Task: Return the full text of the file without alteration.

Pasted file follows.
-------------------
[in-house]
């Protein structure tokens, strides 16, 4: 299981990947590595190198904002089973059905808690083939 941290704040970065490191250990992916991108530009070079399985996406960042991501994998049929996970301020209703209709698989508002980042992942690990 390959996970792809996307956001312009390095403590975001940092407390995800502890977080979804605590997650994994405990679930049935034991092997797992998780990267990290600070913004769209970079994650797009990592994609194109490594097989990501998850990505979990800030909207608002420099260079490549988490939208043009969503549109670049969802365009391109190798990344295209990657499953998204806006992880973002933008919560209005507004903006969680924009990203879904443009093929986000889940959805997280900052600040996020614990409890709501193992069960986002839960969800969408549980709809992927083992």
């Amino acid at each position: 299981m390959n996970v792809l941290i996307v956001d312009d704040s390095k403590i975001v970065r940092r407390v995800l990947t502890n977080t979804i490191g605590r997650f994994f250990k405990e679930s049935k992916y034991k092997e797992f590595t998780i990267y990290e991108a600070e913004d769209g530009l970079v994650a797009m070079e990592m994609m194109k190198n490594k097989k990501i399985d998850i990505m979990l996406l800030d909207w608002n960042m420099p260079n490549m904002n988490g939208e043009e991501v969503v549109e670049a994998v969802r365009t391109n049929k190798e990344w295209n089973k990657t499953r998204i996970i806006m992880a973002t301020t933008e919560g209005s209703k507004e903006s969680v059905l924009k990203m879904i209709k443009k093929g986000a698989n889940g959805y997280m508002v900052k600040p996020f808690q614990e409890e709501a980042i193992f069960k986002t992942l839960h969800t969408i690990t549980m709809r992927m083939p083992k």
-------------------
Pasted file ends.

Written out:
[in-house]
């Protein structure tokens, strides 16, 4: 299981990947590595190198904002089973059905808690083939 941290704040970065490191250990992916991108530009070079399985996406960042991501994998049929996970301020209703209709698989508002980042992942690990 390959996970792809996307956001312009390095403590975001940092407390995800502890977080979804605590997650994994405990679930049935034991092997797992998780990267990290600070913004769209970079994650797009990592994609194109490594097989990501998850990505979990800030909207608002420099260079490549988490939208043009969503549109670049969802365009391109190798990344295209990657499953998204806006992880973002933008919560209005507004903006969680924009990203879904443009093929986000889940959805997280900052600040996020614990409890709501193992069960986002839960969800969408549980709809992927083992």
């Amino acid at each position: 299981m390959n996970v792809l941290i996307v956001d312009d704040s390095k403590i975001v970065r940092r407390v995800l990947t502890n977080t979804i490191g605590r997650f994994f250990k405990e679930s049935k992916y034991k092997e797992f590595t998780i990267y990290e991108a600070e913004d769209g530009l970079v994650a797009m070079e990592m994609m194109k190198n490594k097989k990501i399985d998850i990505m979990l996406l800030d909207w608002n960042m420099p260079n490549m904002n988490g939208e043009e991501v969503v549109e670049a994998v969802r365009t391109n049929k190798e990344w295209n089973k990657t499953r998204i996970i806006m992880a973002t301020t933008e919560g209005s209703k507004e903006s969680v059905l924009k990203m879904i209709k443009k093929g986000a698989n889940g959805y997280m508002v900052k600040p996020f808690q614990e409890e709501a980042i193992f069960k986002t992942l839960h969800t969408i690990t549980m709809r992927m083939p083992k």